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Thursday, December 14, 2006

LGBT organisations recognized by UN-ECOSOC

Historic recognition of LGBT organisations at the United Nations: one of ILGA’s regions and two of its members granted consultative status.

Yesterday, 11 December 2006, the United Nations Economic and Social Council (ECOSOC) granted consultative status to three gay, lesbian, bisexual and transgender organisations: to ILGA-Europe, the European Region of the International Lesbian and Gay Association, to the Danish and German national lesbian and gay association, LBL and LSVD. Consultative status granted by the ECOSOC allows NGOs to enter the United Nations, participate in its work and speak in their own name. No other LGBT group till this day enjoyed this right, apart from COAL, the Coalition of Activist Lesbians, a group based in Australia.

“State homophobia has been hit and will not remain unchallenged anymore,” says Rosanna Flamer Caldera, Co-Secretary General of the International Lesbian and Gay Association. “It is a very special moment for the LGBT movement: this historic decision follows the statement made by Norway at the UN Human Rights Council on behalf of 54 countries, pushing that forum to address sexual orientation and gender identity.

ILGA, a federation of 550 LGBT groups around the world, has been working for a number of years to have sexual orientation and gender identity come out at the United Nations. The first speech at the UN on LGBT rights was given in its name in 1992. In 2006, ILGA held its world conference in Geneva, European headquarters of the United Nations and organised four panels on LGBT issues at the second session of the Human Rights Council. ILGA also initiated a campaign to have an increasing number of LGBT groups apply for ECOSOC status. In a clear demonstration of uneasiness and an attempt to avoid any debate on the topics of sexual orientation and gender identity, countries sitting at the ECOSOC postponed the debate, using procedural manoeuvres from one meeting to another.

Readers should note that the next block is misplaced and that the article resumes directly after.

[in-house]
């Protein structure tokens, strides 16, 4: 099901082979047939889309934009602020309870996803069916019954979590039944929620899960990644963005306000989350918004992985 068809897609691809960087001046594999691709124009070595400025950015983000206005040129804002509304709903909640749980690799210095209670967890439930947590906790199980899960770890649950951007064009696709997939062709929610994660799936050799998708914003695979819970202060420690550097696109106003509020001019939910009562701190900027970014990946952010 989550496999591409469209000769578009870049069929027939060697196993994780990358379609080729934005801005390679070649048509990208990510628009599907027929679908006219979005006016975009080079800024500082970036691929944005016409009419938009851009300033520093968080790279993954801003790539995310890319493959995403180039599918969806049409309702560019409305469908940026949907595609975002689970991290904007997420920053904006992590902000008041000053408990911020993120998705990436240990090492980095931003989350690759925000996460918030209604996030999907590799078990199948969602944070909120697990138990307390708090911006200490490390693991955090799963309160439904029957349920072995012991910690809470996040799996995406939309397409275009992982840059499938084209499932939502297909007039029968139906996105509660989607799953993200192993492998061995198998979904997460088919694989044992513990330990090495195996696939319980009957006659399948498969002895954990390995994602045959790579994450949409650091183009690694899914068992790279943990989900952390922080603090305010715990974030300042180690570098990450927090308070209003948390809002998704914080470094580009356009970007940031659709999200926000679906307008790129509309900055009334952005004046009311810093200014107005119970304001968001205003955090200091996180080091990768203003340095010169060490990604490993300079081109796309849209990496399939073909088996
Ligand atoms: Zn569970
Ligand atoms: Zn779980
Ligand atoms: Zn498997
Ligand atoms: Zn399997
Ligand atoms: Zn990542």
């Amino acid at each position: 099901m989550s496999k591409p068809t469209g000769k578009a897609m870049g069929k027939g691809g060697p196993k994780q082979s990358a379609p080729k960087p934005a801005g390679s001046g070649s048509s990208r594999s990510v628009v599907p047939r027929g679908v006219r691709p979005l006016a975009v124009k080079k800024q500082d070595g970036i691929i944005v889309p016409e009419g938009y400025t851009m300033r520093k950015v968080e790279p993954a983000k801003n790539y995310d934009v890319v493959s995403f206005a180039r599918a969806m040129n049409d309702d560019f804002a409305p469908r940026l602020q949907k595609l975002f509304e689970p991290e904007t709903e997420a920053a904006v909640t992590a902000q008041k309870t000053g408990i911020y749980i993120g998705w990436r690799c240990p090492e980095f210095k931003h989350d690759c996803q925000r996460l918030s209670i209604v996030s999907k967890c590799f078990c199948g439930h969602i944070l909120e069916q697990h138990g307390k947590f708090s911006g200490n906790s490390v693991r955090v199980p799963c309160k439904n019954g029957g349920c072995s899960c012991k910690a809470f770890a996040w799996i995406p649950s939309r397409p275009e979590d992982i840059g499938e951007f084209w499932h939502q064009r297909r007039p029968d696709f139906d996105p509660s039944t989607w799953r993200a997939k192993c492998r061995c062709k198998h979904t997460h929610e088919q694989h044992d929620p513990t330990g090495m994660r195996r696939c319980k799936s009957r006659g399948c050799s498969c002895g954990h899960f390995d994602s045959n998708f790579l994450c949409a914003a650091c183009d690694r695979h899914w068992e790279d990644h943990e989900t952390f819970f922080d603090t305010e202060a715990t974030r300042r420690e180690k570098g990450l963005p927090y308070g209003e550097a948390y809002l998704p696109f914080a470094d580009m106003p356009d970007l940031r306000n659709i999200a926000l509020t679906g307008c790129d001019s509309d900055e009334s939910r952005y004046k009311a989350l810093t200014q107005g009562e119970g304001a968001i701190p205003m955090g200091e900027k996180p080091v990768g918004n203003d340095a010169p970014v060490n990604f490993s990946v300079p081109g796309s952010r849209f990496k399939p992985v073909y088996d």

“This last meeting of the ECOSOC is the fourth this year where countries have had to discuss these applications from LGBT groups,” comments Rosanna Flamer-Caldera. “Some states argue or fear we may be asking for special rights and use this as an alibi to block us from entering the UN,” she continues. “This is not a question of special rights. It is a basic question of equality and universality of human rights. We demand the right not to be discriminated against on the grounds of who we are, as lesbians, gays, bisexual and transgender persons.

On the international level, this starts with the United Nations recognising the mere fact LGBT people exist, that they can organise as groups and, as such, participate in UN work and protest against the many human rights violations we still suffer from around the world”.

ILGA thanks the many NGOs which have supported this campaign - with special recognition to Arc International and ISHR, the International Service for Human Rights.

In 2007, applications from seven other LGBT groups will be considered by the ECOSOC. Patricia Curzi & Stephen Barris ILGA, International Lesbian and Gay Association